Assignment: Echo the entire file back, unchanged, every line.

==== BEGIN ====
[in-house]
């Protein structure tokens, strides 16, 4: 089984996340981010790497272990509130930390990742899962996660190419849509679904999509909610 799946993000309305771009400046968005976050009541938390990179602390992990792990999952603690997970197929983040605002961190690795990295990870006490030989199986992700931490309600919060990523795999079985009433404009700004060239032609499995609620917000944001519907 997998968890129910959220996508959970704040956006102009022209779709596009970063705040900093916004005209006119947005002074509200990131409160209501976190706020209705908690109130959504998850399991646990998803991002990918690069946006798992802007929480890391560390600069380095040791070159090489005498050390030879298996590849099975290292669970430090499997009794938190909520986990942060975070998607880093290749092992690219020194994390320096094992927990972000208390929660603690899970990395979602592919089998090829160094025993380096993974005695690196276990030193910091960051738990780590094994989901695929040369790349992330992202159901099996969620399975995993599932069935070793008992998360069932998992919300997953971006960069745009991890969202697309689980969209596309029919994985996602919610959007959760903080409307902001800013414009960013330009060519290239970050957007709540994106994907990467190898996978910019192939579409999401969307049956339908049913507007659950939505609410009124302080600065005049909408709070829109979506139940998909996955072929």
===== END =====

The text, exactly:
[in-house]
């Protein structure tokens, strides 16, 4: 089984996340981010790497272990509130930390990742899962996660190419849509679904999509909610 799946993000309305771009400046968005976050009541938390990179602390992990792990999952603690997970197929983040605002961190690795990295990870006490030989199986992700931490309600919060990523795999079985009433404009700004060239032609499995609620917000944001519907 997998968890129910959220996508959970704040956006102009022209779709596009970063705040900093916004005209006119947005002074509200990131409160209501976190706020209705908690109130959504998850399991646990998803991002990918690069946006798992802007929480890391560390600069380095040791070159090489005498050390030879298996590849099975290292669970430090499997009794938190909520986990942060975070998607880093290749092992690219020194994390320096094992927990972000208390929660603690899970990395979602592919089998090829160094025993380096993974005695690196276990030193910091960051738990780590094994989901695929040369790349992330992202159901099996969620399975995993599932069935070793008992998360069932998992919300997953971006960069745009991890969202697309689980969209596309029919994985996602919610959007959760903080409307902001800013414009960013330009060519290239970050957007709540994106994907990467190898996978910019192939579409999401969307049956339908049913507007659950939505609410009124302080600065005049909408709070829109979506139940998909996955072929």